READ MORE →

Vinyl + Ableton: Ms. Pinky and Max for Live Working Now

Photo (CC) Brendan Dawes. It’s round, it’s mechanically-resistant, it’s tangible, it supports multi-touch and gestures. Yep – it’s the turntable, and outdoing it would mean reinventing the wheel, literally. And so it is that more than a few Ableton fans have wondered how they might work vinyl into their software axe of choice. Ableton and digital vinyl vendor Serato have announced they’re doing “something,” and then announced at the beginning of October that an announcement would be announced on January 14, 2010 at NAMM. Oh, and they said it will “unleash your creativity,” which sounds good. (It’s better than, say, …

READ MORE →

Turntablism in the Digital Age: DJ Jungleboy with Stanton SCS.3d; Open Scratch Scripting

Want to reignite interest in DJs who actually use their hands and fingers to slice up and juggle sounds? A cavalcade of “laptopists” is the ticket. Suddenly, at least in some corners, people are again interested in turntablism. It’s nice to see how a controller can integrate digital loop and cue points with a setup that still focuses on scratching. And Stanton’s SCS.3d turns out to be scriptable in the open source DJ software Mixxx. As some live PA musicians revert to a “push play” mentality, DJs can keep it interesting.

READ MORE →

More from Mutek: Tech and Gear Spottings, Ecology and the Planet

Liz and Peter Dines continue to send dispatches from the epic MUTEK festival in Montreal. Stay tuned to our events.createdigitalmusic.com page for the latest. Among the new reports: various Reaktor spottings among artists, insane turntable abuse, and even a discussion of how arts events can reduce their impact on the planet. (Oddly enough, that last panel evidently included Dan Seligman, with whom I worked at the Sierra Club on international trade and human rights issues in another life of mine.) Check out the ongoing MUTEK coverage while we wait for Liz and Peter to finish off their stack of interviews …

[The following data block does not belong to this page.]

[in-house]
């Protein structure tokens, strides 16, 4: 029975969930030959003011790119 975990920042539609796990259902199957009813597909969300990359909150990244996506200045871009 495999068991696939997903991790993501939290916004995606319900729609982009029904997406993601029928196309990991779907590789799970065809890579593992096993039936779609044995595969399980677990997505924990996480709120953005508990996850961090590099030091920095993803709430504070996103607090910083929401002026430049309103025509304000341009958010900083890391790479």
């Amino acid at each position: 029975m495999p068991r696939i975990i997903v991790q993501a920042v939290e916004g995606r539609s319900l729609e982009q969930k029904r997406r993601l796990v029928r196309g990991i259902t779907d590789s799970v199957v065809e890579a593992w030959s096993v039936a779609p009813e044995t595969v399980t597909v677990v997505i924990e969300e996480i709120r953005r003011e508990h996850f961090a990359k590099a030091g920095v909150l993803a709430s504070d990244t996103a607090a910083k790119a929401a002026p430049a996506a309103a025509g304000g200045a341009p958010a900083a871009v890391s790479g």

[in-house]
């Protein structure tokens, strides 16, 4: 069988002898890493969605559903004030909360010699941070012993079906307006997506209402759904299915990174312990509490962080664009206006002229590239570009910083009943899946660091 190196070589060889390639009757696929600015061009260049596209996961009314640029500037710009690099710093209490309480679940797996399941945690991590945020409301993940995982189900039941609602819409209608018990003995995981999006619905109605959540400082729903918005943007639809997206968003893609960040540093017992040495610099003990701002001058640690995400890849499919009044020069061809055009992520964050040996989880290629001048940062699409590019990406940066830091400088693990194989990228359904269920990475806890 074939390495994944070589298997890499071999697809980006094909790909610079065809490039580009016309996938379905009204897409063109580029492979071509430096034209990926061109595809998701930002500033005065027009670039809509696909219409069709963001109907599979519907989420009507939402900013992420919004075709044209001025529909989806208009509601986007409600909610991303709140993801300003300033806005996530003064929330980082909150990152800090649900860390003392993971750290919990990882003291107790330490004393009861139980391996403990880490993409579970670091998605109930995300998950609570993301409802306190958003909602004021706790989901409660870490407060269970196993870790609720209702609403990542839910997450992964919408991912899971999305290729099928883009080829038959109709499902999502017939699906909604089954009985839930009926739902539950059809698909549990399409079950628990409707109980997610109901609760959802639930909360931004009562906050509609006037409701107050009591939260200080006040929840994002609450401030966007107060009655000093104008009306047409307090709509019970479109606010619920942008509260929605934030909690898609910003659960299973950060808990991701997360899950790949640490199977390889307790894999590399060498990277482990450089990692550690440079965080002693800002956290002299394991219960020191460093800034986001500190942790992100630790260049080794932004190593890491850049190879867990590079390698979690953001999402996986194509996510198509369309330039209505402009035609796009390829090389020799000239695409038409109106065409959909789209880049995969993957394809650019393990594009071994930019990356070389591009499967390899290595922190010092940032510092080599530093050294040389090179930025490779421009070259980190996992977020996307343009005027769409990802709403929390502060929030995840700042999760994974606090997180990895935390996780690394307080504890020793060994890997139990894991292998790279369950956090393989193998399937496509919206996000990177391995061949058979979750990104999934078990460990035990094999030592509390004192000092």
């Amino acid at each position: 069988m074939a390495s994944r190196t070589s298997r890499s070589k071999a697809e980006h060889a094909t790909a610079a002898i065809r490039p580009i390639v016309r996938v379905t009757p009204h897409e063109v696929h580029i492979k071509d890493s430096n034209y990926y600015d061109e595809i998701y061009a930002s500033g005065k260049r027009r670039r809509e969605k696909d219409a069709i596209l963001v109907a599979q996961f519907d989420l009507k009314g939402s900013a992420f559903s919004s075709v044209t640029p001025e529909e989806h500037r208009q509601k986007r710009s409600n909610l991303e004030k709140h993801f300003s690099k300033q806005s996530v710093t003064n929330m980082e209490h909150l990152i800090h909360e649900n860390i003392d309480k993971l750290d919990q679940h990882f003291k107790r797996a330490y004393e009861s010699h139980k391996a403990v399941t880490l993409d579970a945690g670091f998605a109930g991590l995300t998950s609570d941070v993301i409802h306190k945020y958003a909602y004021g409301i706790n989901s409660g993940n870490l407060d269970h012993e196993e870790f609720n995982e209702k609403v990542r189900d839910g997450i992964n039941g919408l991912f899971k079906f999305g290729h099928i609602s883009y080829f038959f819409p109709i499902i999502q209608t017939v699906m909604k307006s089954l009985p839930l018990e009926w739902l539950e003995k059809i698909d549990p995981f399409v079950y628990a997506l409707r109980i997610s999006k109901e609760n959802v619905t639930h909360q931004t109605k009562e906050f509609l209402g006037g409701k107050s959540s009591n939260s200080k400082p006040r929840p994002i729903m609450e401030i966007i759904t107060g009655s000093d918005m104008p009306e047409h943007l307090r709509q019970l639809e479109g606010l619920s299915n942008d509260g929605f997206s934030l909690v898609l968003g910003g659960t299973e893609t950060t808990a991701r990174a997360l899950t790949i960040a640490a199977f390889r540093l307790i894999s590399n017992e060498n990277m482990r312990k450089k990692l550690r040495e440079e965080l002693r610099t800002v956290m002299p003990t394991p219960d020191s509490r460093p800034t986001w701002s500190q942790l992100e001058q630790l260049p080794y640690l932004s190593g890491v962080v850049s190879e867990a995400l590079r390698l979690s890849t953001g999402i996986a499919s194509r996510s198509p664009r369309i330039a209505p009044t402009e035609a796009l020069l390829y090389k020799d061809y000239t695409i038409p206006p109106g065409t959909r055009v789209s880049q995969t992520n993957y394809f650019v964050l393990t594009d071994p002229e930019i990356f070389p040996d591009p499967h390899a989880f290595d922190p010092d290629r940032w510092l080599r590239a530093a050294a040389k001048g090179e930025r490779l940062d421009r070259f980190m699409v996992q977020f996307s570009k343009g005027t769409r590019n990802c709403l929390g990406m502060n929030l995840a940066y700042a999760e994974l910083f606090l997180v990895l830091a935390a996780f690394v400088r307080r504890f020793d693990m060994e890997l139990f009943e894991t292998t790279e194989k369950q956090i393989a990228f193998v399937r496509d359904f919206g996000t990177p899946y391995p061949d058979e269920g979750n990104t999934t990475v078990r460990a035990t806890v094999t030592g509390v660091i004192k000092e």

READ MORE →

Digital DJ Controllers: A Hybrid Numark Turntable, Stanton Sans Vinyl

Since this week has become Unplanned Unofficial Vinyl Week, I might as well keep going. Vinyl with printed timecode is just one path. Here are two examples (one recent, one upcoming) of products that have found other means of connecting digital sound to the turntable. If a product like Traktor Scratch or Serato Scratch Live represent the maturation of the integrated vinyl + hardware + software solution, these two tools virtualize the turntable experience in other ways. And they demonstrate just how much control technology can change in music, turntable or no. The Numark X2, above, as pointed out by …

READ MORE →

Ghetto-Fabulous Digital Vinyl: Make a Mouse Into a Turntable

Scratching with a mouse just doesn’t feel right. One solution, as in FinalScratch and other products, is to print timecode onto the vinyl. But then there’s the direct approach: strap that mouse right onto your turntable and hit the club! That’s just what the DIY-oriented community of users of terminatorX have done. terminatorX is a fully open-source scratch synth on Linux, with support for files like OGG, MP3, and WAV, and even (recently) Linux’s open stereo plug-in format, LADSPA. terminatorX lacks fancy features like support for timecode-printed vinyl, so users take a more literal approach to melding mouse and turntable. …

READ MORE →